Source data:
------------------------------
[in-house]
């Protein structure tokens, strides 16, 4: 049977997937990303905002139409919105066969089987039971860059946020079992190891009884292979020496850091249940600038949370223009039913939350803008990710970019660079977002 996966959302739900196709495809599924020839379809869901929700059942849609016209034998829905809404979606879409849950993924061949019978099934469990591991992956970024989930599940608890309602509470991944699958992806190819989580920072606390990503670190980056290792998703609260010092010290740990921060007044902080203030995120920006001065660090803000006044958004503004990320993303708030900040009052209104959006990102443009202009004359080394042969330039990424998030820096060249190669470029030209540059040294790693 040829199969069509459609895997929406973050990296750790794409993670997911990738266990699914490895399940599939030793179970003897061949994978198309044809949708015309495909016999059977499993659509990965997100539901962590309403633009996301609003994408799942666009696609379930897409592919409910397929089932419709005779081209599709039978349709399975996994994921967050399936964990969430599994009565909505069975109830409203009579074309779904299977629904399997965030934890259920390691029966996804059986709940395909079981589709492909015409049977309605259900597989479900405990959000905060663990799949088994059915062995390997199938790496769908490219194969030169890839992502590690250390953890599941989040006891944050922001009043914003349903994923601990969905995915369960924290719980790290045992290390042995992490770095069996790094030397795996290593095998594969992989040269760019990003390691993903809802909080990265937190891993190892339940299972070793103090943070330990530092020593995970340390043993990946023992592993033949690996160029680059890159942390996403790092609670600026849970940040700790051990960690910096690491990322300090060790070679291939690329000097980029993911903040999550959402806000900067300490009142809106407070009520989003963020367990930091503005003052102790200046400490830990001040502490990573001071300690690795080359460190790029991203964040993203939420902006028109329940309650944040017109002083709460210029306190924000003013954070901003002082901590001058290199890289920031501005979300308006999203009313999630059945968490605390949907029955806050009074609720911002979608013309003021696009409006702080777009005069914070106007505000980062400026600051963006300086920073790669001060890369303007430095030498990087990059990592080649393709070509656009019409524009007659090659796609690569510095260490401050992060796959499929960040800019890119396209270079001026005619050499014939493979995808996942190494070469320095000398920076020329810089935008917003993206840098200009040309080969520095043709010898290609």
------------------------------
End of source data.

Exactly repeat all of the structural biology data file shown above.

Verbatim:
[in-house]
């Protein structure tokens, strides 16, 4: 049977997937990303905002139409919105066969089987039971860059946020079992190891009884292979020496850091249940600038949370223009039913939350803008990710970019660079977002 996966959302739900196709495809599924020839379809869901929700059942849609016209034998829905809404979606879409849950993924061949019978099934469990591991992956970024989930599940608890309602509470991944699958992806190819989580920072606390990503670190980056290792998703609260010092010290740990921060007044902080203030995120920006001065660090803000006044958004503004990320993303708030900040009052209104959006990102443009202009004359080394042969330039990424998030820096060249190669470029030209540059040294790693 040829199969069509459609895997929406973050990296750790794409993670997911990738266990699914490895399940599939030793179970003897061949994978198309044809949708015309495909016999059977499993659509990965997100539901962590309403633009996301609003994408799942666009696609379930897409592919409910397929089932419709005779081209599709039978349709399975996994994921967050399936964990969430599994009565909505069975109830409203009579074309779904299977629904399997965030934890259920390691029966996804059986709940395909079981589709492909015409049977309605259900597989479900405990959000905060663990799949088994059915062995390997199938790496769908490219194969030169890839992502590690250390953890599941989040006891944050922001009043914003349903994923601990969905995915369960924290719980790290045992290390042995992490770095069996790094030397795996290593095998594969992989040269760019990003390691993903809802909080990265937190891993190892339940299972070793103090943070330990530092020593995970340390043993990946023992592993033949690996160029680059890159942390996403790092609670600026849970940040700790051990960690910096690491990322300090060790070679291939690329000097980029993911903040999550959402806000900067300490009142809106407070009520989003963020367990930091503005003052102790200046400490830990001040502490990573001071300690690795080359460190790029991203964040993203939420902006028109329940309650944040017109002083709460210029306190924000003013954070901003002082901590001058290199890289920031501005979300308006999203009313999630059945968490605390949907029955806050009074609720911002979608013309003021696009409006702080777009005069914070106007505000980062400026600051963006300086920073790669001060890369303007430095030498990087990059990592080649393709070509656009019409524009007659090659796609690569510095260490401050992060796959499929960040800019890119396209270079001026005619050499014939493979995808996942190494070469320095000398920076020329810089935008917003993206840098200009040309080969520095043709010898290609």